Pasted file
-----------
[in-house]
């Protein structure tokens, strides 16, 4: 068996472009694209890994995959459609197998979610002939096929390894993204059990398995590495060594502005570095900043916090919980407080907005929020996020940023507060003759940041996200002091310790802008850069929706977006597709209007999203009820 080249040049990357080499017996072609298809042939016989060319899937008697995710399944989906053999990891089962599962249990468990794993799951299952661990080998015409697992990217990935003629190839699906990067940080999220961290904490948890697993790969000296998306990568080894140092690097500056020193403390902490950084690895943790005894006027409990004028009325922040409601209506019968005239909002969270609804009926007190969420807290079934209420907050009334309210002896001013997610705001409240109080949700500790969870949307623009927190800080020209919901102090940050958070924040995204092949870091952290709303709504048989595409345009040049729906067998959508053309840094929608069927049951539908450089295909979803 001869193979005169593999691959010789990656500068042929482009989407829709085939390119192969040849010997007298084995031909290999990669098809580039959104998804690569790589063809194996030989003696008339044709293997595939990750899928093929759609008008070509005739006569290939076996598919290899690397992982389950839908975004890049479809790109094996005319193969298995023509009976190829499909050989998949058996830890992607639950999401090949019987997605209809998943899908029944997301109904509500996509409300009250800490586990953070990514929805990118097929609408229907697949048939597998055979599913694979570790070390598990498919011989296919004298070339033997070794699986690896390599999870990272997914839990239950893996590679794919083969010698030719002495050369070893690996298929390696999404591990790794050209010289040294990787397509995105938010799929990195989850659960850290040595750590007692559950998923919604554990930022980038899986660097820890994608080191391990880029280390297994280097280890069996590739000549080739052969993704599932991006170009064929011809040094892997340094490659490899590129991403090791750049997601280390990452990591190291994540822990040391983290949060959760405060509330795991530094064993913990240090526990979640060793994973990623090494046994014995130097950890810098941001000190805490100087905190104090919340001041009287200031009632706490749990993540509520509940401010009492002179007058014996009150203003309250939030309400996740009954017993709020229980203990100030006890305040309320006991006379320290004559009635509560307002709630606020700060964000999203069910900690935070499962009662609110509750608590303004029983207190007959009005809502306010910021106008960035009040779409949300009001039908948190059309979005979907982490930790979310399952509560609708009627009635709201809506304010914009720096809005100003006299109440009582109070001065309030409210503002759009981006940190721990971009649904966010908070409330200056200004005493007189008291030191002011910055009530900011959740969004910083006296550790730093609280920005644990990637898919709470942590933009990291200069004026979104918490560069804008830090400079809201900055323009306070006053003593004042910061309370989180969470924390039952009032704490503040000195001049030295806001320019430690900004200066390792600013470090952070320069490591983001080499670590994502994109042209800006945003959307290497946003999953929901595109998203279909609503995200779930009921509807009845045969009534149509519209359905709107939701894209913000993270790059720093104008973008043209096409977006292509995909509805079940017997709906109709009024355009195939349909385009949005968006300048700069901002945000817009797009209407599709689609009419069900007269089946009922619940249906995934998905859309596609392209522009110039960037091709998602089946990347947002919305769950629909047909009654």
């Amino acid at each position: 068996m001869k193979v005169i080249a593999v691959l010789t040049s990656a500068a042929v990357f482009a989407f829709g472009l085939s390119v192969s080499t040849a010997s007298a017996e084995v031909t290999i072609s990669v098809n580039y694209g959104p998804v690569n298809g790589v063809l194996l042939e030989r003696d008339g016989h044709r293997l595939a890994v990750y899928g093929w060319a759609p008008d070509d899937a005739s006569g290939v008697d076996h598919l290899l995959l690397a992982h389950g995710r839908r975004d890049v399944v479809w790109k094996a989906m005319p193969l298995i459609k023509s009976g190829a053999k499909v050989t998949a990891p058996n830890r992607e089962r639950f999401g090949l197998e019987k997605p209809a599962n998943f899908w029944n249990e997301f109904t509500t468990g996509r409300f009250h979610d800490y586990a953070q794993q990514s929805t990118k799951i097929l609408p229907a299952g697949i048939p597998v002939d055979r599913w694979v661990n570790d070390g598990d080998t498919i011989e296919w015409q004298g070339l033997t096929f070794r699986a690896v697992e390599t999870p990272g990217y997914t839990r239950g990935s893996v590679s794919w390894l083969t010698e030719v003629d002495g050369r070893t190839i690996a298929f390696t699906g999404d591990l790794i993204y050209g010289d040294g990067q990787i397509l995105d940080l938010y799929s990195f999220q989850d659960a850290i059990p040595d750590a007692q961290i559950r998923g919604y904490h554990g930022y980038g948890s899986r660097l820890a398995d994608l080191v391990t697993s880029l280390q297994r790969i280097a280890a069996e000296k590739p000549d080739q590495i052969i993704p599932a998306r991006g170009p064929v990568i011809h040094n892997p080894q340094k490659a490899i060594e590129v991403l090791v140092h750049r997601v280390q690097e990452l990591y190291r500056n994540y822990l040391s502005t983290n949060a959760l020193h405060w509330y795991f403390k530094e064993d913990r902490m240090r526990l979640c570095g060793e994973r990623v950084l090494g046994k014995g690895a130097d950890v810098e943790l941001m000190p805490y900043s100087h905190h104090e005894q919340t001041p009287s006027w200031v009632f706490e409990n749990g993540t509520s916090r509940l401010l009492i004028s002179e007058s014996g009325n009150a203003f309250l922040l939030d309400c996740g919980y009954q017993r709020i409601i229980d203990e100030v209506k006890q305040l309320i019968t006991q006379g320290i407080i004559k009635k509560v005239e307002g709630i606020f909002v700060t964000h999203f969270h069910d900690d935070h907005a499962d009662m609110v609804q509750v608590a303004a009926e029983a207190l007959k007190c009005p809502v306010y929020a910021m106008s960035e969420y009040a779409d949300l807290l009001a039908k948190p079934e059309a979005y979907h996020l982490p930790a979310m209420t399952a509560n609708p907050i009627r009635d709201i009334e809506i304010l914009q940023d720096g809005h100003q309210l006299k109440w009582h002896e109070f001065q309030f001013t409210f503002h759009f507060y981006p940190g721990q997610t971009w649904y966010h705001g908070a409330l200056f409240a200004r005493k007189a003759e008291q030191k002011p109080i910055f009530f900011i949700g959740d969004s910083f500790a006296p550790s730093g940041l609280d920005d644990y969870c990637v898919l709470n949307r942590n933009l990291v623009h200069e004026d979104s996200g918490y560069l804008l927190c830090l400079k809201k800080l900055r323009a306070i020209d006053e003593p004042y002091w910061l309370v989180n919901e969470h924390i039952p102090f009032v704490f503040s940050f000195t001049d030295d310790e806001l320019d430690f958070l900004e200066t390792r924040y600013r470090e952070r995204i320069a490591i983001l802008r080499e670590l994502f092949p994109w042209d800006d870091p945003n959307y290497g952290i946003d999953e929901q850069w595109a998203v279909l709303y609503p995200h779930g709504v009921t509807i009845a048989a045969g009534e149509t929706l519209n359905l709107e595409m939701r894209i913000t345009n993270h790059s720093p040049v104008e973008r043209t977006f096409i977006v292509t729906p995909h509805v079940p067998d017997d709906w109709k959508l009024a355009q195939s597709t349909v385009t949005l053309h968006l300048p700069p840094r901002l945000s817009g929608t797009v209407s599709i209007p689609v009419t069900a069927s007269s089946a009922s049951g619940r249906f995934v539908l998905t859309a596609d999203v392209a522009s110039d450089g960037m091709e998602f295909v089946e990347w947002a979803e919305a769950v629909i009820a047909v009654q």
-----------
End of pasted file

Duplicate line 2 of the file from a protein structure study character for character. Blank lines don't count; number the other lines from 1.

């Protein structure tokens, strides 16, 4: 068996472009694209890994995959459609197998979610002939096929390894993204059990398995590495060594502005570095900043916090919980407080907005929020996020940023507060003759940041996200002091310790802008850069929706977006597709209007999203009820 080249040049990357080499017996072609298809042939016989060319899937008697995710399944989906053999990891089962599962249990468990794993799951299952661990080998015409697992990217990935003629190839699906990067940080999220961290904490948890697993790969000296998306990568080894140092690097500056020193403390902490950084690895943790005894006027409990004028009325922040409601209506019968005239909002969270609804009926007190969420807290079934209420907050009334309210002896001013997610705001409240109080949700500790969870949307623009927190800080020209919901102090940050958070924040995204092949870091952290709303709504048989595409345009040049729906067998959508053309840094929608069927049951539908450089295909979803 001869193979005169593999691959010789990656500068042929482009989407829709085939390119192969040849010997007298084995031909290999990669098809580039959104998804690569790589063809194996030989003696008339044709293997595939990750899928093929759609008008070509005739006569290939076996598919290899690397992982389950839908975004890049479809790109094996005319193969298995023509009976190829499909050989998949058996830890992607639950999401090949019987997605209809998943899908029944997301109904509500996509409300009250800490586990953070990514929805990118097929609408229907697949048939597998055979599913694979570790070390598990498919011989296919004298070339033997070794699986690896390599999870990272997914839990239950893996590679794919083969010698030719002495050369070893690996298929390696999404591990790794050209010289040294990787397509995105938010799929990195989850659960850290040595750590007692559950998923919604554990930022980038899986660097820890994608080191391990880029280390297994280097280890069996590739000549080739052969993704599932991006170009064929011809040094892997340094490659490899590129991403090791750049997601280390990452990591190291994540822990040391983290949060959760405060509330795991530094064993913990240090526990979640060793994973990623090494046994014995130097950890810098941001000190805490100087905190104090919340001041009287200031009632706490749990993540509520509940401010009492002179007058014996009150203003309250939030309400996740009954017993709020229980203990100030006890305040309320006991006379320290004559009635509560307002709630606020700060964000999203069910900690935070499962009662609110509750608590303004029983207190007959009005809502306010910021106008960035009040779409949300009001039908948190059309979005979907982490930790979310399952509560609708009627009635709201809506304010914009720096809005100003006299109440009582109070001065309030409210503002759009981006940190721990971009649904966010908070409330200056200004005493007189008291030191002011910055009530900011959740969004910083006296550790730093609280920005644990990637898919709470942590933009990291200069004026979104918490560069804008830090400079809201900055323009306070006053003593004042910061309370989180969470924390039952009032704490503040000195001049030295806001320019430690900004200066390792600013470090952070320069490591983001080499670590994502994109042209800006945003959307290497946003999953929901595109998203279909609503995200779930009921509807009845045969009534149509519209359905709107939701894209913000993270790059720093104008973008043209096409977006292509995909509805079940017997709906109709009024355009195939349909385009949005968006300048700069901002945000817009797009209407599709689609009419069900007269089946009922619940249906995934998905859309596609392209522009110039960037091709998602089946990347947002919305769950629909047909009654």